Rocky MountainsTHE ROCKY MOUNTAINS are a chain of mountain ranges 3,000 mi (4,800 km) long and as wide as 350 mi (563 km) running predominantly north to south in the western part of the North American continent. The Rockies run through the U.S. states of New Mexico, Colorado, Utah, Wyoming, Idaho, Montana and Alaska, as well as the Canadian provinces of Alberta and British Columbia and the Yukon and Northwest Territories. They have been described poetically as the continent’s spine. The Rockies were originally formed approximately 100 million years ago, during the Cretaceous period, when dinosaurs still walked the Earth. There was a second period of uplift within the past 25 million years, and Pleistocene glaciers further reshaped many of the major valleys, widening and rounding their bottoms. Some small glaciers have survived high in the northern Rockies, remnants of the great Ice Age. The best known may be found in Glacier National Park in Montana on the Canadian border. Recently there has been concern that global warming is causing these glaciers to shrink and some of the smaller mountain glaciers may disappear altogether. The Rocky Mountains are rich in wildlife to match the rugged scenery. Piñon pine and juniper are common in the southern Rockies, while they give way to firs, pines, and spruces further north. Beyond the timber line (the altitude above which trees cannot grow), mountain goats and bighorn sheep browse in alpine meadows. The forests downslope are home to bears, deer, elk, hares, minks, cougars, porcupines, squirrels, and other woodland creatures. The rivers of the region are rich with fish such as rainbow trout and grayling. Within the Rocky Mountains lies the Continental Divide, which separates the waters that flow to the Pacific Ocean from those which will flow into the Atlantic. The Rocky Mountains contain the headwaters of such rivers as the Arkansas and Missouri (tributaries of the Mississippi), the Rio Grande (which forms the border between Texas and Mexico), the Colorado (which formed the Grand Canyon and ultimately flows into the Gulf of Cortez) and the Columbia (principal river of the U.S. northwest).
Many of the ranges within the Rockies are fold and fault-block mountains, but there are also extinct and dormant volcanoes.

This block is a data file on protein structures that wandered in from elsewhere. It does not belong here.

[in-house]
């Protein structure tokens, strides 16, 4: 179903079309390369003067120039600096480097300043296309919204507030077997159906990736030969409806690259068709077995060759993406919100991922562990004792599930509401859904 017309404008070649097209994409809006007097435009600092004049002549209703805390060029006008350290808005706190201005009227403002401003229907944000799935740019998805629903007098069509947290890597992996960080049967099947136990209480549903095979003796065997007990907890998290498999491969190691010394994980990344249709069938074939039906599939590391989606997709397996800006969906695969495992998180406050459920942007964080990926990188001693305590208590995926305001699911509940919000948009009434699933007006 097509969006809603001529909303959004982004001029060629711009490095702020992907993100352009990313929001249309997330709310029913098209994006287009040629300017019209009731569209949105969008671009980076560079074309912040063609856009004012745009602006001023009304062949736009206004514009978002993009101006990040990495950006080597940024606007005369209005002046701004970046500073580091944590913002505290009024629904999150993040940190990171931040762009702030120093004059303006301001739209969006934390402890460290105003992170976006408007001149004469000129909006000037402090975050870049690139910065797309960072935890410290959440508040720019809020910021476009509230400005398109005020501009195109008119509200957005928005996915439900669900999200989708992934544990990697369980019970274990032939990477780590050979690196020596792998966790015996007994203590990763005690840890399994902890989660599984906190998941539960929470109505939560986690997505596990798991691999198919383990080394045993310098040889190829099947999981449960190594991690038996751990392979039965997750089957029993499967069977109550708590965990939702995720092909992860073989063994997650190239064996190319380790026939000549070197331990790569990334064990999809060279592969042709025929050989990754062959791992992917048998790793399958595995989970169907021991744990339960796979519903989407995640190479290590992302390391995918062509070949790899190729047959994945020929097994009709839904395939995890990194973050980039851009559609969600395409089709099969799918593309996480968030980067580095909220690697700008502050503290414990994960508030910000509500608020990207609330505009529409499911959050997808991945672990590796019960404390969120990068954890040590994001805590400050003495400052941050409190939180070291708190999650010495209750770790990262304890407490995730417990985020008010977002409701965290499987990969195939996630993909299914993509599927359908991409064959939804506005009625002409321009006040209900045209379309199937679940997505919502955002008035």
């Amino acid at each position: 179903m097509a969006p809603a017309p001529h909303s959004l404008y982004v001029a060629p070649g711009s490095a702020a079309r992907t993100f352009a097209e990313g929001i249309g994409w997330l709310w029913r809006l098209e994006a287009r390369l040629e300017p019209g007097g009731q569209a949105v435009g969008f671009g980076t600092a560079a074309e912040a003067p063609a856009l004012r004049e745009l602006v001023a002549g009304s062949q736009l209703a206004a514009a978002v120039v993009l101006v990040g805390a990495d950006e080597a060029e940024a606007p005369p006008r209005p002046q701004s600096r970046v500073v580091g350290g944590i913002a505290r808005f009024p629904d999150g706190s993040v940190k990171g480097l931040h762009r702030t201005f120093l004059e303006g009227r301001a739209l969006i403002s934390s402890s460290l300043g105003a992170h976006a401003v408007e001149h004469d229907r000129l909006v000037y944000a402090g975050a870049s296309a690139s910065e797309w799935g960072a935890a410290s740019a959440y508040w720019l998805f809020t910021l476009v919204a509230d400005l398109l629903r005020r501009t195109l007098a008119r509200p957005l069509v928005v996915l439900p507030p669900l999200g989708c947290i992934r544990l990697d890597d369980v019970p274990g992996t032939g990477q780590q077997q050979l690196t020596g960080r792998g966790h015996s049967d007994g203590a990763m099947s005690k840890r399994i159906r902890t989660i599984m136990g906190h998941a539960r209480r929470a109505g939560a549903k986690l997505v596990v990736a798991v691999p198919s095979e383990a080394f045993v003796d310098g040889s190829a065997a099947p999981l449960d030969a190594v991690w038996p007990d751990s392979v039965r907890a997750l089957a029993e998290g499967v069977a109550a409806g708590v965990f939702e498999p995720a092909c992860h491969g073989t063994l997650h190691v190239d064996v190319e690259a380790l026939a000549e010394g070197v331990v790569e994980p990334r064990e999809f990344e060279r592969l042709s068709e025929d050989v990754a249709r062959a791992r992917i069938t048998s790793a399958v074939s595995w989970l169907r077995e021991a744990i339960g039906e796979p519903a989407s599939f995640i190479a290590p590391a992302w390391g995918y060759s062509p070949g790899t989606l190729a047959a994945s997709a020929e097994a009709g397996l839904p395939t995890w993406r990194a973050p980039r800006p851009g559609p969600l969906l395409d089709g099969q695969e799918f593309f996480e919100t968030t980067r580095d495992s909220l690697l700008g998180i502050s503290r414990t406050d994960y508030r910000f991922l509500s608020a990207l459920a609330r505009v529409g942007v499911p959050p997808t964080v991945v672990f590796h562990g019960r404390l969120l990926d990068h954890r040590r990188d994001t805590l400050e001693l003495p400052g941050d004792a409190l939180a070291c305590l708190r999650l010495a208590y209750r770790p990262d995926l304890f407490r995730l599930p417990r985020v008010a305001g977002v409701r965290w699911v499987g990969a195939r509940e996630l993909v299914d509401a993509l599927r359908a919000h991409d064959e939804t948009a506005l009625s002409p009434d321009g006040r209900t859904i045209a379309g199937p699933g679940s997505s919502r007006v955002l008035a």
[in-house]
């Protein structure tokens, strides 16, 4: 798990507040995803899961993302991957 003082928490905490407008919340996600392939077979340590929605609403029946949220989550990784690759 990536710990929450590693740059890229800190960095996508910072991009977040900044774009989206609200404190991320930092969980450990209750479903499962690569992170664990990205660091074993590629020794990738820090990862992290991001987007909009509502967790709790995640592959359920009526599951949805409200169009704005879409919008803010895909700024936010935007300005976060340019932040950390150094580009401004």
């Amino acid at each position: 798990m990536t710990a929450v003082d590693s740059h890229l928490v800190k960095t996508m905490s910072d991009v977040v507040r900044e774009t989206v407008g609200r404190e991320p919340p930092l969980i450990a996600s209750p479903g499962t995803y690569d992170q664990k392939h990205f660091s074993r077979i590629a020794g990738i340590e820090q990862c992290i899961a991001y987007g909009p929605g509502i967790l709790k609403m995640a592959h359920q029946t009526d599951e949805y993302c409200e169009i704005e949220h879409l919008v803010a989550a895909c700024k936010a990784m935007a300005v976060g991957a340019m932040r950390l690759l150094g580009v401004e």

The most famous mountain of the Rockies is Pikes Peak in Colorado, which is 14,110 ft (4,301 m) tall. Another notable mountain in the range is Cheyenne Mountain, which houses the underground command center for NORAD (the North American Aerospace Defense Command). That complex was constructed by blasting an enormous artificial cave out of the rock of the mountain and was intended to survive a direct attack by Soviet nuclear missiles. However, most activity in the Rocky Mountains is of a more peaceful nature. Historically, mining has been the chief industry in the Rockies. The mountains contain a wealth of minerals, including gold, lead, molybdenum, silver, zinc and soda ash. Fossil fuels such as coal, petroleum, and natural gas to fuel hungry lowland industries have also been a valuable source of wealth. Lumbering has been an important economic activity, although timber companies have moved from clear-cutting of natural growth to the managed harvesting of planted stands, making it more akin to agriculture than mining. Agriculture in the Rockies is primarily regulated by the availability of water. Although the use of irrigation has changed the established patterns of agriculture by making water available where it was previously scarce, it has brought other problems, including water table depletion and soil salination. Herding has been the primary form of agriculture in the high mountains, with cattle and sheep being moved between upper and lower pastures according to the seasons. Because sheep can graze far closer to the ground than cattle, there have been frequent conflicts between shepherds and cattle ranchers, who accuse sheep of destroying the range. These problems have been exacerbated in the United States by federal government policies that permitted herders to rent federal lands for grazing at prices far below the market value of the land. In the foothills farmers raise crops that work well in small plots, especially vegetables and chili peppers. The picturesque scenery of the Rockies make them a popular tourist destination. Yellowstone National Park, an enormous caldera volcano slumbering in the Wyoming Rockies, is famous for its hot springs and geysers as well as its abundant wildlife. The rugged mountains also make for excellent ski slopes. Wellknown ski resorts in the Rockies include Vail and Aspen, Colorado; Taos, New Mexico; and Jackson Hole, Wyoming. The abundance of wildlife draws hunters and sports fishermen. However, the growth of the tourist industry has not been without its problems. In addition to the obvious problems of environmental degradation, developments adjacent to wilderness have brought increasing conflicts with humans and wildlife. Almost invariably wildlife is the loser in the encounter, particularly when the association has led to an erosion of wild creatures’ fear of humanity. Bears, cougars, and other predators come wandering through suburban developments, attacking pets and even their masters, leading to the destruction of the predator as a threat. Deer and elk crossing the highways become increasingly likely to be struck and killed by traffic, although passengers in smaller cars are also apt to suffer injuries or even death.